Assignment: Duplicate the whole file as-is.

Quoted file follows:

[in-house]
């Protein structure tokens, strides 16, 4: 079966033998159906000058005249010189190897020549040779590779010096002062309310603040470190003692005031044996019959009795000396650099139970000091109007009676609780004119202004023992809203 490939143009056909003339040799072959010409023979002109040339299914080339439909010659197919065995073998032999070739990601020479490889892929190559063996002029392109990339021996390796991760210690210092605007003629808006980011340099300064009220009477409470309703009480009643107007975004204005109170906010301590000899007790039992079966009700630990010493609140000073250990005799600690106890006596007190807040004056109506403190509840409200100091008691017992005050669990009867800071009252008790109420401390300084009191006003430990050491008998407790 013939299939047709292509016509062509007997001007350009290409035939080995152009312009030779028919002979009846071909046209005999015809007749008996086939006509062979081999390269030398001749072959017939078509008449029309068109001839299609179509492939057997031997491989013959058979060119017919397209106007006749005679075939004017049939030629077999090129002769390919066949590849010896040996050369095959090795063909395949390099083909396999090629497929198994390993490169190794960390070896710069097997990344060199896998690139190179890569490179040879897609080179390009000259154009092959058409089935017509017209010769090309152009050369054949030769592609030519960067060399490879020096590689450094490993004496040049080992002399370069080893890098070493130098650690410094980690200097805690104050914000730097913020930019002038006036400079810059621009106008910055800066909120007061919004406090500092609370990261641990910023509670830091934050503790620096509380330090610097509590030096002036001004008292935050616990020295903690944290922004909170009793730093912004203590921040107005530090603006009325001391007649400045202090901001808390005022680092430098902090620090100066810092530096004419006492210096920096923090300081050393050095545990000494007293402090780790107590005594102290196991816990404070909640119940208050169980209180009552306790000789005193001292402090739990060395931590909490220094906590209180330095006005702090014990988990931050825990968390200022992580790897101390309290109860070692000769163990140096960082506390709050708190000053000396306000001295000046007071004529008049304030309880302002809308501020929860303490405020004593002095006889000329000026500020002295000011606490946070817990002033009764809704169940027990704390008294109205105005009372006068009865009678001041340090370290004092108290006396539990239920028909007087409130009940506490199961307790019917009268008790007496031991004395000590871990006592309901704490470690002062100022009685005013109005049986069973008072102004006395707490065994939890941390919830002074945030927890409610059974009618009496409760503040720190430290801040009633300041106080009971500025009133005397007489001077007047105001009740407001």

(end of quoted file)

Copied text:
[in-house]
């Protein structure tokens, strides 16, 4: 079966033998159906000058005249010189190897020549040779590779010096002062309310603040470190003692005031044996019959009795000396650099139970000091109007009676609780004119202004023992809203 490939143009056909003339040799072959010409023979002109040339299914080339439909010659197919065995073998032999070739990601020479490889892929190559063996002029392109990339021996390796991760210690210092605007003629808006980011340099300064009220009477409470309703009480009643107007975004204005109170906010301590000899007790039992079966009700630990010493609140000073250990005799600690106890006596007190807040004056109506403190509840409200100091008691017992005050669990009867800071009252008790109420401390300084009191006003430990050491008998407790 013939299939047709292509016509062509007997001007350009290409035939080995152009312009030779028919002979009846071909046209005999015809007749008996086939006509062979081999390269030398001749072959017939078509008449029309068109001839299609179509492939057997031997491989013959058979060119017919397209106007006749005679075939004017049939030629077999090129002769390919066949590849010896040996050369095959090795063909395949390099083909396999090629497929198994390993490169190794960390070896710069097997990344060199896998690139190179890569490179040879897609080179390009000259154009092959058409089935017509017209010769090309152009050369054949030769592609030519960067060399490879020096590689450094490993004496040049080992002399370069080893890098070493130098650690410094980690200097805690104050914000730097913020930019002038006036400079810059621009106008910055800066909120007061919004406090500092609370990261641990910023509670830091934050503790620096509380330090610097509590030096002036001004008292935050616990020295903690944290922004909170009793730093912004203590921040107005530090603006009325001391007649400045202090901001808390005022680092430098902090620090100066810092530096004419006492210096920096923090300081050393050095545990000494007293402090780790107590005594102290196991816990404070909640119940208050169980209180009552306790000789005193001292402090739990060395931590909490220094906590209180330095006005702090014990988990931050825990968390200022992580790897101390309290109860070692000769163990140096960082506390709050708190000053000396306000001295000046007071004529008049304030309880302002809308501020929860303490405020004593002095006889000329000026500020002295000011606490946070817990002033009764809704169940027990704390008294109205105005009372006068009865009678001041340090370290004092108290006396539990239920028909007087409130009940506490199961307790019917009268008790007496031991004395000590871990006592309901704490470690002062100022009685005013109005049986069973008072102004006395707490065994939890941390919830002074945030927890409610059974009618009496409760503040720190430290801040009633300041106080009971500025009133005397007489001077007047105001009740407001």